3 PM UPDATE:
Working with the Secretary of the State’s office, West Hartford town officials acted quickly in the middle of the day to ease the oddity in which voters who live on some streets were seeing very long lines, while voters from other streets had virtually no wait — in the same polling places.
The imbalance happened at several of the town’s nine polling places, including Bristow Middle School, Conard High School, town hall and Braeburn Elementary School. And as of mid-afternoon, no one could say for sure why it was happening.
The solution was to split the books used to check off voters’ names in two, moving from two books at each polling place to four. That eased the lines, but it remained to be seen what would happen when the after-work rush brought a new flood of voters.
The moderator at Bristow had said the explanation was that the streets starting with N through Z included retirement homes, where residents typically do not vote in person. The moderator at Braeburn said the problem was an uneven number of registered voters between the A through M and N through Z lists. Both asked that their names not b reported.
But, said Democratic Registrar of Voters Carolyn Thornberry, both explanations are wrong. She said she would work hard to figure out how the imbalance happened, but with a chaotic scene unfolding in the registrars’ office, that might not happen Tuesday.
Thornberry said she anticipated the problem when she visited some polling places at 6 a.m, and directed moderators to split the books at that time. Then, she said, 45 minutes later she found out in at least one case that a moderator has undone a split, returning to two books.
There was some confusion whether the book-splitting required state approval, as at least one moderator believed. Not true, Thornberry said.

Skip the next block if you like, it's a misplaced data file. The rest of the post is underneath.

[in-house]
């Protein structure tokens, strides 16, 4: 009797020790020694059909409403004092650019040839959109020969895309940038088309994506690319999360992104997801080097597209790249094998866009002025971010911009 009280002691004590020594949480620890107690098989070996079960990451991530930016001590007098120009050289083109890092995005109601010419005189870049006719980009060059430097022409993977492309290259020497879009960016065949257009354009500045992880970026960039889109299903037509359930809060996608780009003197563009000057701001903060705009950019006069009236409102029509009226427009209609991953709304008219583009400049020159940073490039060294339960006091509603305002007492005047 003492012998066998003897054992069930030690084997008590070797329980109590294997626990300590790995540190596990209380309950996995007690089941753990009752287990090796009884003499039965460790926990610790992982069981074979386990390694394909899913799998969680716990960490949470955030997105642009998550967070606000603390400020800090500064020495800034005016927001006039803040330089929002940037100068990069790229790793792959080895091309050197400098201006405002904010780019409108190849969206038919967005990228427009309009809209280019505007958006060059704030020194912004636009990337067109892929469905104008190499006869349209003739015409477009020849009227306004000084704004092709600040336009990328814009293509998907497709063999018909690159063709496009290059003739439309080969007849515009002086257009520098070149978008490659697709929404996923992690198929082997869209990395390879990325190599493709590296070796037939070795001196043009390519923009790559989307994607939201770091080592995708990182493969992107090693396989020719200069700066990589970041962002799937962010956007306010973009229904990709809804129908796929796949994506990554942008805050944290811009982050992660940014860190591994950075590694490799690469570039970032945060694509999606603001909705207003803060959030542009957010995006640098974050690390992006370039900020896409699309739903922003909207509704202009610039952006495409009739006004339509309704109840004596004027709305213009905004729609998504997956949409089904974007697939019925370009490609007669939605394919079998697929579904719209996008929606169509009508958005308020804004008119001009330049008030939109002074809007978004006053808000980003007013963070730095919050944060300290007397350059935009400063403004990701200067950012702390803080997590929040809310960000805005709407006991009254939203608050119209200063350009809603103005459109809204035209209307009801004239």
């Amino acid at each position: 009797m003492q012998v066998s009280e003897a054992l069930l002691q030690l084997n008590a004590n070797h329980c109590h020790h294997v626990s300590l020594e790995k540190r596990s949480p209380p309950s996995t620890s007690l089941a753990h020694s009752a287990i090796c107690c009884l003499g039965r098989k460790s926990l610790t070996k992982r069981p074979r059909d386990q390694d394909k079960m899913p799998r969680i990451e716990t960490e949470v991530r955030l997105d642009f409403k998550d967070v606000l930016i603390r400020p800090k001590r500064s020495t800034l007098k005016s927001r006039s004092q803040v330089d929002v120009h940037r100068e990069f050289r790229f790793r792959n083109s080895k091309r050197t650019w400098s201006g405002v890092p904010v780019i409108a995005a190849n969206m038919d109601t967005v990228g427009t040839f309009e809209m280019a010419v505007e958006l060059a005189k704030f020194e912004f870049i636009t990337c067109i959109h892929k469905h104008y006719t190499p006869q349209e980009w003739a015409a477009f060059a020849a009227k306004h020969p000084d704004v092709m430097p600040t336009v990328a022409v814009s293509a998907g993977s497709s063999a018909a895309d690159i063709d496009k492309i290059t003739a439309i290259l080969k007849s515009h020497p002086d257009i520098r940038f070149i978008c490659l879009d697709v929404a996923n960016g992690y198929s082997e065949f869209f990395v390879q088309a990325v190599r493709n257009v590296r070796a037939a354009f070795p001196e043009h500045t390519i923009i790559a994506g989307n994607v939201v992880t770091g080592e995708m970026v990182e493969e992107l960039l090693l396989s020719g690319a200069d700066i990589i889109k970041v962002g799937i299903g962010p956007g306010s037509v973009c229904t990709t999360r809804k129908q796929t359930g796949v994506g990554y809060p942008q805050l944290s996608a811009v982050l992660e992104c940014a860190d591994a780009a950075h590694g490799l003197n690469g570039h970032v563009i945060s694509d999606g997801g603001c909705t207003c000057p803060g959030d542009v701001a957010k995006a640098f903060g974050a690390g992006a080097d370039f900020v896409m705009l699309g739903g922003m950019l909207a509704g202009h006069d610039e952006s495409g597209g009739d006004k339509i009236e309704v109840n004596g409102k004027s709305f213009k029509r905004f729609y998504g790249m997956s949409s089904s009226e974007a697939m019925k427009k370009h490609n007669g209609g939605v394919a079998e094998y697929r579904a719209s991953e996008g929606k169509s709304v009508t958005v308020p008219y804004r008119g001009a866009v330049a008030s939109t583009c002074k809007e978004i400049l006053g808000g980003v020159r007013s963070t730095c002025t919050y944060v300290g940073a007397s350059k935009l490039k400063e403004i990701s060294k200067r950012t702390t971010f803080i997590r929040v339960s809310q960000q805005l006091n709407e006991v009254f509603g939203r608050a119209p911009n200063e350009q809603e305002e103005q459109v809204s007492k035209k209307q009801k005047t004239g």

Adding to the confusion and anger among some voters, the polling places did not all post a volunteer to tell people about the imbalance. At Bristow, which did post such a volunteer early in the day, Kevin McGrath and John Mooney of Vincent Road said they waited in line for an hour, never knowing that the moderator taking names for their street had no line at all.
By 2:30 p.m., Bristow had no lines at all, though the pace remained brisk.
9 AM REPORT:
Some polling places have long lines, others not so long. At several places in West Hartford, they have both — at the same time.
At Bristow Middle School, voters on streets that start with A through M were sent to a queue that snaked through the hallways before reaching the cafeteria, a wait that exceeded an hour during the morning rush. But in the same location, voters on streets that start with N through Z had no wait at all.
How can that be? The number of registered voters in each book, A through M and N through Z, is the same, said the moderator, who asked not to be identified. Each has about 2,000 voters. The law of averages says it can’t happen that one line would be consistently long and the other, basically non-existent. And the name-checker at the long line appeared to be moving as fast as reasonably possible.
As it happens, the N through Z streets include a number of retirement homes, especially on Steele Road — where a massive absentee ballot campaign was apparently successful. There’s no way to fix it by switching some streets, the moderator said, because the books are state certified in advance.
Voters reported a similar oddity at Town Hall, Braeburn School and the Elmwood Community Center. Av Harris, spokesman for Secretary of the State Denise Merrill, said Merrill has been working with the town’s registrars to ease the problem quickly.
“If there is something we can do to help alleviate those long lines, we will,” Harris said, cautioning that it’s not clear there is a solution once the voting is underway.
It’s a huge disparity, causing voters on their way to work to miss time at the office. As it is, the lines are generally longer since West Hartford consolidated from 20 polling places to nine a couple of years ago.
I’m on the A through M list at Bristow, and I’m heading back later to vote during the midday lull. But many couldn’t do that, and to their huge credit, few if any turned around and left during the morning logjam.